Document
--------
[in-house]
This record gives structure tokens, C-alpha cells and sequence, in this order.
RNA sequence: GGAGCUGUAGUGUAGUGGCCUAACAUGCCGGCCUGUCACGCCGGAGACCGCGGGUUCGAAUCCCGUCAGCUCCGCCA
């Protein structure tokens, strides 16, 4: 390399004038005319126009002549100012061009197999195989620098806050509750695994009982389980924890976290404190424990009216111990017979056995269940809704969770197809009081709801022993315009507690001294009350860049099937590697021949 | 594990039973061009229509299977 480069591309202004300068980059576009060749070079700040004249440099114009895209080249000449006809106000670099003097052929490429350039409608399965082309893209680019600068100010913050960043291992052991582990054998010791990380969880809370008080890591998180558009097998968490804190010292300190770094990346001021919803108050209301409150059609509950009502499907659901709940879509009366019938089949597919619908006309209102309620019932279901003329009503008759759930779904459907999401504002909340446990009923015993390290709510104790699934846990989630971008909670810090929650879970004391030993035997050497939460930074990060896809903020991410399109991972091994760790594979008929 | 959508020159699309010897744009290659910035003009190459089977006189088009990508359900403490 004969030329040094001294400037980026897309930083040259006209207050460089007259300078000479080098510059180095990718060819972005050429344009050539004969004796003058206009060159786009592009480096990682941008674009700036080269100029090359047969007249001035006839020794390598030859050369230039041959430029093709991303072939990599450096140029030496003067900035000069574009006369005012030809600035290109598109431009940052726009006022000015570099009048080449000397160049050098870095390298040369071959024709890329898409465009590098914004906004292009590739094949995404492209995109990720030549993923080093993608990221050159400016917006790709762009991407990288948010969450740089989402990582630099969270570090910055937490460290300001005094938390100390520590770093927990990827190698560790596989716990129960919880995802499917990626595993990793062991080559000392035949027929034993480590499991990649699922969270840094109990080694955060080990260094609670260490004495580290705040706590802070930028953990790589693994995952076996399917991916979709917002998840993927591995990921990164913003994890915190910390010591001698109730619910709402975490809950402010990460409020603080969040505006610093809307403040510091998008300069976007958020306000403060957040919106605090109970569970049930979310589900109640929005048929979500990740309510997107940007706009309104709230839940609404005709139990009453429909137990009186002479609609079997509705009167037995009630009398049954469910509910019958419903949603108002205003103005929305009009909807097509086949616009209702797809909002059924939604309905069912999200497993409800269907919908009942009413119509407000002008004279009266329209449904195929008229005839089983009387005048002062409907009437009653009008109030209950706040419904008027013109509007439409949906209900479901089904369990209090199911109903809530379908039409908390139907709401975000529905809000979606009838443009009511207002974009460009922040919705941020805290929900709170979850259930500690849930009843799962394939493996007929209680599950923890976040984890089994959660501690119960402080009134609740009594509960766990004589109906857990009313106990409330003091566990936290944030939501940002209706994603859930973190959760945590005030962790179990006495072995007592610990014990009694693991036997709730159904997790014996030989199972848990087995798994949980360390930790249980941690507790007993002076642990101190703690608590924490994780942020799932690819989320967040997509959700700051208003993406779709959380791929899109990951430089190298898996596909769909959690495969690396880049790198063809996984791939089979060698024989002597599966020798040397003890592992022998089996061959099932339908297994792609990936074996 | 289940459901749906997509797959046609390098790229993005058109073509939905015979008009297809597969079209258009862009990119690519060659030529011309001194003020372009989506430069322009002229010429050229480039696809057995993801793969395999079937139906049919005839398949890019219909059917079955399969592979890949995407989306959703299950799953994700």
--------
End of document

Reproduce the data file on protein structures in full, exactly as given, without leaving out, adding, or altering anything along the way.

[in-house]
This record gives structure tokens, C-alpha cells and sequence, in this order.
RNA sequence: GGAGCUGUAGUGUAGUGGCCUAACAUGCCGGCCUGUCACGCCGGAGACCGCGGGUUCGAAUCCCGUCAGCUCCGCCA
């Protein structure tokens, strides 16, 4: 390399004038005319126009002549100012061009197999195989620098806050509750695994009982389980924890976290404190424990009216111990017979056995269940809704969770197809009081709801022993315009507690001294009350860049099937590697021949 | 594990039973061009229509299977 480069591309202004300068980059576009060749070079700040004249440099114009895209080249000449006809106000670099003097052929490429350039409608399965082309893209680019600068100010913050960043291992052991582990054998010791990380969880809370008080890591998180558009097998968490804190010292300190770094990346001021919803108050209301409150059609509950009502499907659901709940879509009366019938089949597919619908006309209102309620019932279901003329009503008759759930779904459907999401504002909340446990009923015993390290709510104790699934846990989630971008909670810090929650879970004391030993035997050497939460930074990060896809903020991410399109991972091994760790594979008929 | 959508020159699309010897744009290659910035003009190459089977006189088009990508359900403490 004969030329040094001294400037980026897309930083040259006209207050460089007259300078000479080098510059180095990718060819972005050429344009050539004969004796003058206009060159786009592009480096990682941008674009700036080269100029090359047969007249001035006839020794390598030859050369230039041959430029093709991303072939990599450096140029030496003067900035000069574009006369005012030809600035290109598109431009940052726009006022000015570099009048080449000397160049050098870095390298040369071959024709890329898409465009590098914004906004292009590739094949995404492209995109990720030549993923080093993608990221050159400016917006790709762009991407990288948010969450740089989402990582630099969270570090910055937490460290300001005094938390100390520590770093927990990827190698560790596989716990129960919880995802499917990626595993990793062991080559000392035949027929034993480590499991990649699922969270840094109990080694955060080990260094609670260490004495580290705040706590802070930028953990790589693994995952076996399917991916979709917002998840993927591995990921990164913003994890915190910390010591001698109730619910709402975490809950402010990460409020603080969040505006610093809307403040510091998008300069976007958020306000403060957040919106605090109970569970049930979310589900109640929005048929979500990740309510997107940007706009309104709230839940609404005709139990009453429909137990009186002479609609079997509705009167037995009630009398049954469910509910019958419903949603108002205003103005929305009009909807097509086949616009209702797809909002059924939604309905069912999200497993409800269907919908009942009413119509407000002008004279009266329209449904195929008229005839089983009387005048002062409907009437009653009008109030209950706040419904008027013109509007439409949906209900479901089904369990209090199911109903809530379908039409908390139907709401975000529905809000979606009838443009009511207002974009460009922040919705941020805290929900709170979850259930500690849930009843799962394939493996007929209680599950923890976040984890089994959660501690119960402080009134609740009594509960766990004589109906857990009313106990409330003091566990936290944030939501940002209706994603859930973190959760945590005030962790179990006495072995007592610990014990009694693991036997709730159904997790014996030989199972848990087995798994949980360390930790249980941690507790007993002076642990101190703690608590924490994780942020799932690819989320967040997509959700700051208003993406779709959380791929899109990951430089190298898996596909769909959690495969690396880049790198063809996984791939089979060698024989002597599966020798040397003890592992022998089996061959099932339908297994792609990936074996 | 289940459901749906997509797959046609390098790229993005058109073509939905015979008009297809597969079209258009862009990119690519060659030529011309001194003020372009989506430069322009002229010429050229480039696809057995993801793969395999079937139906049919005839398949890019219909059917079955399969592979890949995407989306959703299950799953994700």